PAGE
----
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A different way to think.All I learned about mind,memory,intelligence and self improvement.

Machiavellianism and Political Philosophy

Posted by jobinmartin on August 1, 2010

I heard the word Machiavelli while watching the film Find Me guilty, lead role of Jackie Dinorcio played by Vin Diesel. The word Machiavelli was used in the film, to potray the dirty tactics used by the mafia members in America during the period. When I searched for the word Machiavelli in wikipedia, it turned out to be a lot more interesting.

Machiavelli has his own ideas about power, how to attain power and how to maintain it. Though many moderates may find Machiavelli’s principles a bit crude, the tactics were apt for gaining power during his era.His surname yielded the modern political word Machiavellianism—the use of cunning and deceitful tactics in politics.Though the word Machiavellianism may not be used in our day today lives, we come across several examples in the newspapers. Indian political leaders though they may have never heard of Machiavelli are using his tactics to hold on to power.

In a letter to Francesco Vettori, he described his exile:

“When evening comes, I return home [from work and from the local tavern] and go to my study. On the threshold, I strip naked, taking off my muddy, sweaty work day clothes, and put on the robes of court and palace, and, in this graver dress, I enter the courts of the ancients, and am welcomed by them, and there I taste the food that alone is mine, and for which I was born. And there I make bold to speak to them and ask the motives of their actions, and they, in their humanity, reply to me. And for the space of four hours I forget the world, remember no vexation, fear poverty no more, tremble no more at death; I pass indeed into their world”.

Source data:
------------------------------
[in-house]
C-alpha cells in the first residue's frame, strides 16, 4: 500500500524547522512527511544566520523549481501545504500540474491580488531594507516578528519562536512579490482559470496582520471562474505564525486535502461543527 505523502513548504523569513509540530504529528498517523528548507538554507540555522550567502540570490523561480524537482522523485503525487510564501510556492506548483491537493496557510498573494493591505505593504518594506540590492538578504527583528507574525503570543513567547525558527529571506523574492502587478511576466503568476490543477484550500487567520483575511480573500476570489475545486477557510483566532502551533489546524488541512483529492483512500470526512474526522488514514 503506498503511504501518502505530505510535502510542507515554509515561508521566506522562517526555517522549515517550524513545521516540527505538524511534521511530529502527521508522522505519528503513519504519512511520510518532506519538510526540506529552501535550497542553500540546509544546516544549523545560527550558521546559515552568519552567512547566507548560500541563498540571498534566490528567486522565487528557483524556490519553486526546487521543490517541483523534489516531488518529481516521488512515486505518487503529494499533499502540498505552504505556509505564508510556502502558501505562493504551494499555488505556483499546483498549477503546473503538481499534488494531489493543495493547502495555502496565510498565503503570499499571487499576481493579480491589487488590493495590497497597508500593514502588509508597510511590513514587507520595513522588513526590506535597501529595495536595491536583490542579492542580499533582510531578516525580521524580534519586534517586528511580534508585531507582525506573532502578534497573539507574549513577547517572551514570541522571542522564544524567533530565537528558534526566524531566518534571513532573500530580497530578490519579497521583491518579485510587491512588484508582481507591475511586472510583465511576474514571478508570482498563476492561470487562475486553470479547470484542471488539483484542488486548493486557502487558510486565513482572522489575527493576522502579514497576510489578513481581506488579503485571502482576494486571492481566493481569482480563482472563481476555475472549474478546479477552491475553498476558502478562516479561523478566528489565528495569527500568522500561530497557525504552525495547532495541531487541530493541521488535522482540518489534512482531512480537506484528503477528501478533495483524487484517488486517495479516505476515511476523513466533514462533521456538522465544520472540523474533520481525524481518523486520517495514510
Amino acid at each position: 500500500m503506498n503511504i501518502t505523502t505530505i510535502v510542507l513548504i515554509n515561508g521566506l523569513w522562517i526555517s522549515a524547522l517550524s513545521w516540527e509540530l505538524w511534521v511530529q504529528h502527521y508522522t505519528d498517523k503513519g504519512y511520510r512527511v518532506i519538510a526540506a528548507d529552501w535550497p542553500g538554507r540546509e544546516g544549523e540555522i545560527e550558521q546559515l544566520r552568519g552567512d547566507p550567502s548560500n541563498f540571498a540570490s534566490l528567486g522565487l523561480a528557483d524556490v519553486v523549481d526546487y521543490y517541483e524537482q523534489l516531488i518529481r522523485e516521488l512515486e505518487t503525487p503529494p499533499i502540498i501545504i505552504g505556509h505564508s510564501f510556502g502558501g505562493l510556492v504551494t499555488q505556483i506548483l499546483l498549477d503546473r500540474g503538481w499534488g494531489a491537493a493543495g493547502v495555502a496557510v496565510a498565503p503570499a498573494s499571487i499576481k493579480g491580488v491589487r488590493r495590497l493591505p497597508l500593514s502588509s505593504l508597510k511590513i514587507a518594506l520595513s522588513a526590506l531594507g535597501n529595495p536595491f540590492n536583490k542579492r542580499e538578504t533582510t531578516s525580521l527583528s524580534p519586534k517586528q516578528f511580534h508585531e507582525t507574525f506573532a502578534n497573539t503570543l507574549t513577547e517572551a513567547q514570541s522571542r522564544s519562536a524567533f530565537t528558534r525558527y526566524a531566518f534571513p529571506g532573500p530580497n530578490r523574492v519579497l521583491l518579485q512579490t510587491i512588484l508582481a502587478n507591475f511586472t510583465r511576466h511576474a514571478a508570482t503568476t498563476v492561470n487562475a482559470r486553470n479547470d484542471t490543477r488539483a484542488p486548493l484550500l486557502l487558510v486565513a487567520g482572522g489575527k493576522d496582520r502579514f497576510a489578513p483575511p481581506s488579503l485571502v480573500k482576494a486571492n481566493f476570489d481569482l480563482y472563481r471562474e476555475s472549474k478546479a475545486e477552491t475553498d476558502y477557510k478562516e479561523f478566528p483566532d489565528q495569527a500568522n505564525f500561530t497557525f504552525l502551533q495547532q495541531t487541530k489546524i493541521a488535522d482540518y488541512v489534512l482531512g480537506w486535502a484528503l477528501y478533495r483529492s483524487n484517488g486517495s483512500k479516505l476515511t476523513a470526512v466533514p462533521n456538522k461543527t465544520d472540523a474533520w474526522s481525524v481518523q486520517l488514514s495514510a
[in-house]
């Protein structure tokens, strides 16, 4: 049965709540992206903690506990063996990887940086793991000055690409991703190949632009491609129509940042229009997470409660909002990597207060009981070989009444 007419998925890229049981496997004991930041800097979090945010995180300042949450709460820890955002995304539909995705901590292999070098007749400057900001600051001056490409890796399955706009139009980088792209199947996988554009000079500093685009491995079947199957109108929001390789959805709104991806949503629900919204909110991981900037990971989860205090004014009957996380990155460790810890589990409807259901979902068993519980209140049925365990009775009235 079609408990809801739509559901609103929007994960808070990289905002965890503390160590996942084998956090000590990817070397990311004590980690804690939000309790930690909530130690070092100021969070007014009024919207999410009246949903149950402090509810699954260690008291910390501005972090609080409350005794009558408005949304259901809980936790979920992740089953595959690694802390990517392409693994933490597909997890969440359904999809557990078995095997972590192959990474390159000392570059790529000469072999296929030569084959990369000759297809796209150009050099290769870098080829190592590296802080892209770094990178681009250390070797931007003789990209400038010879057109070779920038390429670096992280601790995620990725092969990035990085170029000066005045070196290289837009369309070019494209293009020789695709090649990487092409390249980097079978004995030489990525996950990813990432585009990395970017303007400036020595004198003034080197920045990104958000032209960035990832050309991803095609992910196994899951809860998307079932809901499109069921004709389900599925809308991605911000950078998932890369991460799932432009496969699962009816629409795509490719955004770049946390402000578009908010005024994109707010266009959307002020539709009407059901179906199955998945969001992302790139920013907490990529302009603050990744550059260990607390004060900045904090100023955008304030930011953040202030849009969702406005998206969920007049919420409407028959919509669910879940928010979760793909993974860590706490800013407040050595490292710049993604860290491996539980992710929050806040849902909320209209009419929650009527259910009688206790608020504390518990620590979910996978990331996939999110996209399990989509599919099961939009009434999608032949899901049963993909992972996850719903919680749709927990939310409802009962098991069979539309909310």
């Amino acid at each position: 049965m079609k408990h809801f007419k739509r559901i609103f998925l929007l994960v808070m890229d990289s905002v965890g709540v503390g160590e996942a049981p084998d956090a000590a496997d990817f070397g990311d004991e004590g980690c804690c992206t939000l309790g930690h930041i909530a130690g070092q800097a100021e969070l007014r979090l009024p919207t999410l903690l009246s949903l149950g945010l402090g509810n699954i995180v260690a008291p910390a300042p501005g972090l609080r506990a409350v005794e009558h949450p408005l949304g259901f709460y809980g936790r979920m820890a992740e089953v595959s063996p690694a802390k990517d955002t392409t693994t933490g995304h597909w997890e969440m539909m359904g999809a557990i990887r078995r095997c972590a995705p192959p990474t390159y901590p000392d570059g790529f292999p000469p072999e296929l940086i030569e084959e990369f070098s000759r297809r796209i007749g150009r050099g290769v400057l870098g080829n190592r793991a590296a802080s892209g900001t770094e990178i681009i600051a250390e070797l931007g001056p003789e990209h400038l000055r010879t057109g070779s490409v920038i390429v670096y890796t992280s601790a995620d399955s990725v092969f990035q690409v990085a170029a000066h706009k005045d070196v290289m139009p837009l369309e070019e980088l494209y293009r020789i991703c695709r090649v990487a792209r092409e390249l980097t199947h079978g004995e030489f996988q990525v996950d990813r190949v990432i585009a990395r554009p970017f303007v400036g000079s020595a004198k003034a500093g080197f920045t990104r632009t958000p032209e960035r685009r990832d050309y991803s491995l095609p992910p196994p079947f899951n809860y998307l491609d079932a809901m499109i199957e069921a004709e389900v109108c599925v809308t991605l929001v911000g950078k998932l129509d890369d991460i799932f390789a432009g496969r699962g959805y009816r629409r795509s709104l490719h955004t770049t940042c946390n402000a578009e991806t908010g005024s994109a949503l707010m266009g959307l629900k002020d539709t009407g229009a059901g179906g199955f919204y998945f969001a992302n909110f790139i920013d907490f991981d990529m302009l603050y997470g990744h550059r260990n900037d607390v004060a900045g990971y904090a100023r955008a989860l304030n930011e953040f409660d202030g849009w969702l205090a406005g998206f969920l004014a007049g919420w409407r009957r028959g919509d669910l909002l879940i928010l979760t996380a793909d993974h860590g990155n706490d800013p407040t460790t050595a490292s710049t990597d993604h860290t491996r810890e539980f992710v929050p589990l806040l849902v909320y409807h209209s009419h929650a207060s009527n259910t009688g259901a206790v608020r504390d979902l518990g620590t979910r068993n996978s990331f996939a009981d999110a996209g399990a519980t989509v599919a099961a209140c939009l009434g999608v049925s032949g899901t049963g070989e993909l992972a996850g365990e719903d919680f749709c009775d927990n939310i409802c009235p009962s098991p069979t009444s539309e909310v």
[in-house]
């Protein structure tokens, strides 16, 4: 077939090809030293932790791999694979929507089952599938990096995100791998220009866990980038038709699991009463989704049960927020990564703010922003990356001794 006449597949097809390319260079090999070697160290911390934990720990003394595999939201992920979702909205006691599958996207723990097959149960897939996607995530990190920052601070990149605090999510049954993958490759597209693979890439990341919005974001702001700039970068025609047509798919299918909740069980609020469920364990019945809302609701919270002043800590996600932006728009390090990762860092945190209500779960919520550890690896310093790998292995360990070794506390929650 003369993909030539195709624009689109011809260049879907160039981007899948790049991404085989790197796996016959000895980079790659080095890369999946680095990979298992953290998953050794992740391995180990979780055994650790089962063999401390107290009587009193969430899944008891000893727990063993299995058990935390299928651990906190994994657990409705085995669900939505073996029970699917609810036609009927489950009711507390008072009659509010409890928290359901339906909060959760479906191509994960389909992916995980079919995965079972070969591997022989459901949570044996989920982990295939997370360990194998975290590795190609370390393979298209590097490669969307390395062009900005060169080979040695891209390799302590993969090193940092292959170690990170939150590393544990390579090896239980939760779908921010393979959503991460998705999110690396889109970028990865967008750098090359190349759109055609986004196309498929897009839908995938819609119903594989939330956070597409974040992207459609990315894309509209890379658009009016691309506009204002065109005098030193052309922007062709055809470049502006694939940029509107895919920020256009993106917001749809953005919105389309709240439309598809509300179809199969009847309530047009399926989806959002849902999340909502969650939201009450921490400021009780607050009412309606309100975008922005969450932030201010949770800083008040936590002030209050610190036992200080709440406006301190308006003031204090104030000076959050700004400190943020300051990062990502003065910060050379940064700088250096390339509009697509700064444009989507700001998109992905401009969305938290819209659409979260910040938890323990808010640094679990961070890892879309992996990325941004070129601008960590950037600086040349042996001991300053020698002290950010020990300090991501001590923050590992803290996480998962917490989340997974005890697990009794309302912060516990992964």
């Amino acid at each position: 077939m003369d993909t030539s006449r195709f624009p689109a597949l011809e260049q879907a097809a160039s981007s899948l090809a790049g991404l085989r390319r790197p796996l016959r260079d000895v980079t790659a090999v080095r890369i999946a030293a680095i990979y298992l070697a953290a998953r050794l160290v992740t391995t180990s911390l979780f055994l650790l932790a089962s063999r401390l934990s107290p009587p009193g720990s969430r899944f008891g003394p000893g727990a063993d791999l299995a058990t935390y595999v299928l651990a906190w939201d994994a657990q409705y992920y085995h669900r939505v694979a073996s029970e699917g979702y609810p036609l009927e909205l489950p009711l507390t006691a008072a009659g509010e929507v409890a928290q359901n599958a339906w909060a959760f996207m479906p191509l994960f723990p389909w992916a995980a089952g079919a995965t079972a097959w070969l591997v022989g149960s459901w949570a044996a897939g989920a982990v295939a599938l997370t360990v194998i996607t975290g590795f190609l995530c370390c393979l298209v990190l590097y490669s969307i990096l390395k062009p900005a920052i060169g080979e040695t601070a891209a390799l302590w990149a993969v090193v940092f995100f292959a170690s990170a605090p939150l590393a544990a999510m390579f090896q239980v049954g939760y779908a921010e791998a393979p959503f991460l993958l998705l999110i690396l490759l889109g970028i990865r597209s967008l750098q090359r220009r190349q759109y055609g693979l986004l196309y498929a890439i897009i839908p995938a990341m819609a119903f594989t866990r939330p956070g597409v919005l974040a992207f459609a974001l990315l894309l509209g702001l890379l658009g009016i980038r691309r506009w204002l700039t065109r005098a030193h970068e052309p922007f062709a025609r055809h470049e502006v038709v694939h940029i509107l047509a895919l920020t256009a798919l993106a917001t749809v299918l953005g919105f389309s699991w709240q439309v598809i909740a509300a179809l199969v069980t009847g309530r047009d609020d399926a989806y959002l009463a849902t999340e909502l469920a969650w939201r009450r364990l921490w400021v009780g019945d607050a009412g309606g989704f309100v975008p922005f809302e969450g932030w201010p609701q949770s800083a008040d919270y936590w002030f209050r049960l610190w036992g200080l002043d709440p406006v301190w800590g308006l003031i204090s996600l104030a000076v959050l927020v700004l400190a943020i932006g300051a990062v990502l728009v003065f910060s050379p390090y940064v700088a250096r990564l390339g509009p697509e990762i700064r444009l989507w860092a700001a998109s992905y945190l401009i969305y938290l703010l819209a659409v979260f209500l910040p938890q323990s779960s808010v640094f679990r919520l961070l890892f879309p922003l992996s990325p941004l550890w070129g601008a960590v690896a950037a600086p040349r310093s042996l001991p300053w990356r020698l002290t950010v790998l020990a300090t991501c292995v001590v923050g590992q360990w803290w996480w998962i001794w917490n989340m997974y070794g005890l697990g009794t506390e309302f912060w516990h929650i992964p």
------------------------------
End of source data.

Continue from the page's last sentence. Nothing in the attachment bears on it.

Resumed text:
Machiavelli studied the way people lived and aimed to inform leaders how they should rule and even how they themselves should live. To an extent he admits that the old tradition was true – men are obliged to live virtuously as according to Aristotles Virtue Ethics principle. However, he denies that living virtuously necessarily leads to happiness. Machiavelli viewed misery as one of the vices that enables a prince to rule Machiavelli states boldly in The Prince, The answer is, of course, that it would be best to be both loved and feared. But since the two rarely come together, anyone compelled to choose will find greater security in being feared than in being loved. In much of Machiavelli’s work, it seems that the ruler must adopt unsavory policies for the sake of the continuance of his regime.

Our leaders who make us feel miserable, have some of the traits of Machiavelii in them, they make us feel powerless, insecure just to continue their reign. Time has come for people to wake up and join hands, to save our world from modern Machiavelli’s.


2 Responses to “Machiavellianism and Political Philosophy”

  1. Atticus said

    An engaging read! It strikes me of George Orwell’s words from the book, Animal Farm:

    “I saw a little boy, perhaps ten years old, driving a huge cart-horse along a narrow path, whipping it whenever it tried to turn. It struck me that if only such animals became aware of their strength we should have no power over them, and that men exploit animals in much the same way as the rich exploit the proletariat’.

    We too are like the horses (or to better put it, sheeps) and must awaken from this conditioning by the rich and Machiavellian elite.

    • Atticus,wonderful quote.People like you make my day!

      The most important difference between man and animals is bi dextrous approach and the brain body size ratio. Man has the highest ratio, making us different in every way.Now a days the rich and the powerful have every possible way they can dream of to control our world.The only way to resist this manipulation is through education, which may not be possible considering the way media encroach into education too!

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